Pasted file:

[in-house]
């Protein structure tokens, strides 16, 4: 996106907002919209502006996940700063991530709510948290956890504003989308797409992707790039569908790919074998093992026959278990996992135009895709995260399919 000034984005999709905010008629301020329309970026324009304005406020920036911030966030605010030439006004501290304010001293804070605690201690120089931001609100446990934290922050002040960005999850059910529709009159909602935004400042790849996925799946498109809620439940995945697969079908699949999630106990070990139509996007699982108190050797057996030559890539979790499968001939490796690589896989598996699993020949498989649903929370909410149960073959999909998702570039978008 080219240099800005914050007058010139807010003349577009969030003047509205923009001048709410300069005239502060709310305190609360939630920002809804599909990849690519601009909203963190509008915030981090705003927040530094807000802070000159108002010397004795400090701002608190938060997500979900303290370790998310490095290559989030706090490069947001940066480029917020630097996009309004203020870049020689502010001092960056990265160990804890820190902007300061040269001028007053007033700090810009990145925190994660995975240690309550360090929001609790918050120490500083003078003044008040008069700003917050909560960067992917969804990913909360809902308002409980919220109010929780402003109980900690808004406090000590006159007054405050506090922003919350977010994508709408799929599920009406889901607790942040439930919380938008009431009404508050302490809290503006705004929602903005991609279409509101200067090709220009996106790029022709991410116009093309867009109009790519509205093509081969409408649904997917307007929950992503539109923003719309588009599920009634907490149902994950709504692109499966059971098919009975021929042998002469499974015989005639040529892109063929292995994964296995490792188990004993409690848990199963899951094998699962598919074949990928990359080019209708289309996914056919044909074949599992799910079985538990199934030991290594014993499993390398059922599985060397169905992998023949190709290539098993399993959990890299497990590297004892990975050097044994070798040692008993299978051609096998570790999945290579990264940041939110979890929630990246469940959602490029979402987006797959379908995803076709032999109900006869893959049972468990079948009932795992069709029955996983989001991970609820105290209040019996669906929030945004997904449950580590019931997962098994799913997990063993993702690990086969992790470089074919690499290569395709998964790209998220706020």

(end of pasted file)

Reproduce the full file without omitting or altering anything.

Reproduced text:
[in-house]
């Protein structure tokens, strides 16, 4: 996106907002919209502006996940700063991530709510948290956890504003989308797409992707790039569908790919074998093992026959278990996992135009895709995260399919 000034984005999709905010008629301020329309970026324009304005406020920036911030966030605010030439006004501290304010001293804070605690201690120089931001609100446990934290922050002040960005999850059910529709009159909602935004400042790849996925799946498109809620439940995945697969079908699949999630106990070990139509996007699982108190050797057996030559890539979790499968001939490796690589896989598996699993020949498989649903929370909410149960073959999909998702570039978008 080219240099800005914050007058010139807010003349577009969030003047509205923009001048709410300069005239502060709310305190609360939630920002809804599909990849690519601009909203963190509008915030981090705003927040530094807000802070000159108002010397004795400090701002608190938060997500979900303290370790998310490095290559989030706090490069947001940066480029917020630097996009309004203020870049020689502010001092960056990265160990804890820190902007300061040269001028007053007033700090810009990145925190994660995975240690309550360090929001609790918050120490500083003078003044008040008069700003917050909560960067992917969804990913909360809902308002409980919220109010929780402003109980900690808004406090000590006159007054405050506090922003919350977010994508709408799929599920009406889901607790942040439930919380938008009431009404508050302490809290503006705004929602903005991609279409509101200067090709220009996106790029022709991410116009093309867009109009790519509205093509081969409408649904997917307007929950992503539109923003719309588009599920009634907490149902994950709504692109499966059971098919009975021929042998002469499974015989005639040529892109063929292995994964296995490792188990004993409690848990199963899951094998699962598919074949990928990359080019209708289309996914056919044909074949599992799910079985538990199934030991290594014993499993390398059922599985060397169905992998023949190709290539098993399993959990890299497990590297004892990975050097044994070798040692008993299978051609096998570790999945290579990264940041939110979890929630990246469940959602490029979402987006797959379908995803076709032999109900006869893959049972468990079948009932795992069709029955996983989001991970609820105290209040019996669906929030945004997904449950580590019931997962098994799913997990063993993702690990086969992790470089074919690499290569395709998964790209998220706020």